Most Mennonites have traditionally supported pacifism and non-resistance instead of war. In the past, Mennonites have died instead of betraying these principles. At other times, they left everything they owned to move to a different country to keep their faith. In times of peace and prosperity, however, Mennonites did not have to actively practice these values. At the start of the Second World War in 1939, young Mennonite men were tested for the first time. Would they join the army to defend the country that had given them shelter and protection? Or would they remain true to their centuries-old faith?
Although some choose to join the army, most decided to become conscientious objectors. For them, this experience strengthened their faith and turned out to be a time of personal transformation. This was the case for Ben Bergen.
“The conscientious objector experience changed my life. Camp experience has broadened my understanding of other denominations, their teachings and beliefs. I learned to show more patience and to cooperate with my fellow man.” [ASM, 55-58]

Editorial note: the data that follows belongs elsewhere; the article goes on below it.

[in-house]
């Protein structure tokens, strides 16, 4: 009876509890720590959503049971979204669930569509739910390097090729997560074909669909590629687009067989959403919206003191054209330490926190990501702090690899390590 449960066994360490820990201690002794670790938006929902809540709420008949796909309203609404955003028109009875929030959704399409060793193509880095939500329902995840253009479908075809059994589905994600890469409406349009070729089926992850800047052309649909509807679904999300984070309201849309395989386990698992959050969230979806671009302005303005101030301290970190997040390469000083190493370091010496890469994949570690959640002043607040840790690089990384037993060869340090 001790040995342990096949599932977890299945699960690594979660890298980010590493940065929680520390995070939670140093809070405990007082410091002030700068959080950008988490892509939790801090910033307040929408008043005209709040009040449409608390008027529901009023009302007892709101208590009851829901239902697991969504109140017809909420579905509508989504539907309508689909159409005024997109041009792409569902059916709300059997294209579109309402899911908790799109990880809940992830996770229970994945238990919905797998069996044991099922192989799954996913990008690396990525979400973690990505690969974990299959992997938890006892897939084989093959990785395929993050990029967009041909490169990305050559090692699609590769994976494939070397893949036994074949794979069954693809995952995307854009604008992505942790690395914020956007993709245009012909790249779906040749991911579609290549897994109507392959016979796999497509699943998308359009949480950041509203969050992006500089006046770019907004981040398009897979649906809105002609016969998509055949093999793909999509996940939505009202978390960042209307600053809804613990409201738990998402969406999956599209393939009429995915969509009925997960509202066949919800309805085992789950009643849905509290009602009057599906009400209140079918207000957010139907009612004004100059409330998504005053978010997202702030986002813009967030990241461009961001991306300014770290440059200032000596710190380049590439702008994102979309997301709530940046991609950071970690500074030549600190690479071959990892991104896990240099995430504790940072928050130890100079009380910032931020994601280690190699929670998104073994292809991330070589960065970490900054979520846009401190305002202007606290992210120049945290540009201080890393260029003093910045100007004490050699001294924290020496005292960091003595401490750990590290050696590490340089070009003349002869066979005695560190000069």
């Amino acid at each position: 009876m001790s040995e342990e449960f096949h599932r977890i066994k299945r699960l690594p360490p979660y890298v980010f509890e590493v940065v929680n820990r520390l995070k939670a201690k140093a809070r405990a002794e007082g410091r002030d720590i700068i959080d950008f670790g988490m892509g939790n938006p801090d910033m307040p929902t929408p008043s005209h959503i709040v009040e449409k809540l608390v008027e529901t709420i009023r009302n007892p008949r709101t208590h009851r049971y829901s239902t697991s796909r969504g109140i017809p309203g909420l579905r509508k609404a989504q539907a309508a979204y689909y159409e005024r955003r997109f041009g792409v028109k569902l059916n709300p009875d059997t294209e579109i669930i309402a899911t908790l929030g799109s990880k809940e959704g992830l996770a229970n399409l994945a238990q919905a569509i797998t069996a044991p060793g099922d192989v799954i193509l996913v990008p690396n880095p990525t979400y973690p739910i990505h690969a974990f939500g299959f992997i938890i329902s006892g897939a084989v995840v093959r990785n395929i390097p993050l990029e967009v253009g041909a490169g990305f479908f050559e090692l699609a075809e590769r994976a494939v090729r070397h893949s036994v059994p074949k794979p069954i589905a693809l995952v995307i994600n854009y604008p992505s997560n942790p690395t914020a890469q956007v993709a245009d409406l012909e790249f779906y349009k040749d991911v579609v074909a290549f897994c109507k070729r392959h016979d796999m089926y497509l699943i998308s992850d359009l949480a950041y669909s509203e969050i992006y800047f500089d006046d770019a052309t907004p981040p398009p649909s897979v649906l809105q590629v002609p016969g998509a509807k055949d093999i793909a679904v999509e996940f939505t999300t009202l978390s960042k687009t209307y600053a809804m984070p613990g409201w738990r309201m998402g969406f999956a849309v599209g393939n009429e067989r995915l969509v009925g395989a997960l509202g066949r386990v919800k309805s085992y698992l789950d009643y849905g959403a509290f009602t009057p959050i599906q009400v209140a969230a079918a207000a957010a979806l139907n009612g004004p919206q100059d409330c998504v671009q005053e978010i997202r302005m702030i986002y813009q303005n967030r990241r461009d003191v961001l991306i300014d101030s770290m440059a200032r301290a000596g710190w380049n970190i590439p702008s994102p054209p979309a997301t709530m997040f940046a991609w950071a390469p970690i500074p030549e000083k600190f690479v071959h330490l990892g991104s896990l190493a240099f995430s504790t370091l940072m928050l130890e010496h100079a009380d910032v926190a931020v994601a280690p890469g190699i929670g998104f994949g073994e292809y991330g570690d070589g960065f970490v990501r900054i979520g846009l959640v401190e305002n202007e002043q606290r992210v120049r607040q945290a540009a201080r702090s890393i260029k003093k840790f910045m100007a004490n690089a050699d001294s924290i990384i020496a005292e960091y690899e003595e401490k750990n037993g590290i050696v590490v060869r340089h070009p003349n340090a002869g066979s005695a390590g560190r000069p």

Cornelius Dueck also sees the CO experience as pivotal in his life.
“As I look back, this experience was a turning point in my life. I got to know Christian fellows from other districts and backgrounds. Many of us had the same goal in life: to live for Jesus Christ and to prepare for eternity. One thing that I appreciate tremendously was, that we had ministers at camp to help us, give guidance, and preach the Word of God… These ministers were willing to give of their time to help us. It has been a highlight for me spiritually. From a self-centered, self-righteous life, it changed to a more broad outlook on life, and accepting my fellow brethren even though they did not speak, think, and do exactly as I did. I realized that God looks at the heart and not at the outward appearance. This led me to have high regard for all believers and our church.” [TTbP, 97-98]
J.W. Nickel, who served in the CO camps as a worker and as a religious director, gave this evaluation of the experience.
“What did camp life do for the conscientious objectors? For one thing, it taught those, who because of previous isolated church life held the members of another denomination in narrow esteem, to respect and love their brothers…. Through discussion and observation these men had a wonderful opportunity to free themselves of denominational bigotry. By the same means, they arrived at destinations in their spiritual development in which they experienced in a broader way what their religious leaders and teachers at home had often only hinted at and some had in vain attempted to instill.” [Toews, 103]